Types of toll roads
There are two main types of toll roads; inter-urban toll roads (those between cities); and intra-urban toll roads (those within cities), which can be further be divided into radial, orbital and high-occupancy toll (HOT) lanes.
Each road varies in terms of its dynamics but, in general, this difference stems from the types of users and the trips undertaken.
Intra-urban toll roads typically host a higher proportion of cars – with a significant part of this related to people traveling to and from work and going about their daily lives. Consequently, in an economic downturn, while some traffic will divert to the alternative free route, as long as people have jobs to go to or errands to run, the diversion is likely to be minimal. By contrast, roads between cities tend to have higher proportions of commercial traffic and discretionary trips, which are more economically sensitive.
Key Earnings Drivers
As is generally the case for transport infrastructure, the revenue for a toll road is a function of volume and price. In the case of toll roads, this can be put simply as: Toll road revenue = Traffic volume x toll price
Pricing Mechanism for toll roads?
The typical business model for a toll road is that a government agency enters into a concession agreement (contract) that entitles a toll-road operator to collect tolls for a defined period and increase those tolls on a regular basis in a defined way.
The basis on which tolls are increased is controlled by the terms of the concession agreement and the level of tolls is generally linked to inflation. Table 2 shows how contracts differ. In Canada, the owner of the 407 ETR tollway can raise tolls with minimal constraints, while in Australia toll increases are linked to the consumer price index, the rate of inflation or 1 per cent per quarter.
The pricing mechanism for these toll roads generally tracks increases in inflation with minimal lag. Consequently, most toll-road owners have the ability to respond quickly to any rise in inflation.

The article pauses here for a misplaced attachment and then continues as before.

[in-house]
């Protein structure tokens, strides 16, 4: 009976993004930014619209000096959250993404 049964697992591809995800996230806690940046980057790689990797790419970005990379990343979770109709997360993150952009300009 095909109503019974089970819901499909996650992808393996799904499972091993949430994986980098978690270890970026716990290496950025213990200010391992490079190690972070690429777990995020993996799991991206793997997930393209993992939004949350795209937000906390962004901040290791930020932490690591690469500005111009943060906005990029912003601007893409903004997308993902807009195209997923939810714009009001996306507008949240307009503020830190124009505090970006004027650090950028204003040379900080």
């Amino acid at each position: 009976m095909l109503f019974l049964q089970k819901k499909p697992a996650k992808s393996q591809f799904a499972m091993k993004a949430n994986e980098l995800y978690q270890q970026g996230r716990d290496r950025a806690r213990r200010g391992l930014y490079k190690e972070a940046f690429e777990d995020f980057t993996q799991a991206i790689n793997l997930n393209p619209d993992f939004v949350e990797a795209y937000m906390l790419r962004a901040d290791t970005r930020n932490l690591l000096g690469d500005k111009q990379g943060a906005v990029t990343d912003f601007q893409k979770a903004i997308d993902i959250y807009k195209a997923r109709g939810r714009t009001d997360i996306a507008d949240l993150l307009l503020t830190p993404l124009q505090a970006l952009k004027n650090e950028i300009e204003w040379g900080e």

The impact of price demand
As tolls increase, there is generally a temporary switching effect where some users shift to the toll-free alternative. This causes competing routes to get more congested, which boosts the attractiveness of the tolled route. This results in an increase in total revenue, all things being equal, as the toll increase more than offsets the temporary decline in traffic. This can be seen from the below case study 1, that shows traffic on Sydney’s Eastern Distributor, which grew 118% over 18 years despite tolls increasing 151% over the same period.
The volume of traffic
Three main factors affect the volume of traffic on toll roads.
1. Trip-time certainty
A critical point in the decision-making process for drivers is how predictable travel times are. Drivers will pay a premium for a predictable trip and overestimate average driving times on trips with highly variable conditions.
2. Demand for toll roads is tied to economic development
Experience shows that the demand for transport is related to economic development. Increases in populations and wealth lead to more demand for transport; in a growing economy, we can expect the number of vehicles on roads to rise over time.
Case Study 2 below, shows the number of cars per thousand people in different countries around the world. It shows that as countries become wealthier, the demand for transport and mobility leads to increases in car ownership. The direct relationship between the demand for transport and economic development underpins the need for transport infrastructure.
3. Capacity constraints on the existing network
A new toll road is typically supported by governments to add capacity to a network that is at, or approaching, capacity. If alternative routes to the toll road are congested, traffic growth on toll roads is likely to be higher than that of the corridor for long periods of time. This is displayed below in case study 3, which shows the traffic along a key corridor in Sydney, Australia. It shows that, despite the addition of the M5 toll road in 1992, the average daily traffic on the existing network remained unchanged and all traffic growth in the corridor was via the toll road.
What are the risks?
1. Misalignment of incentives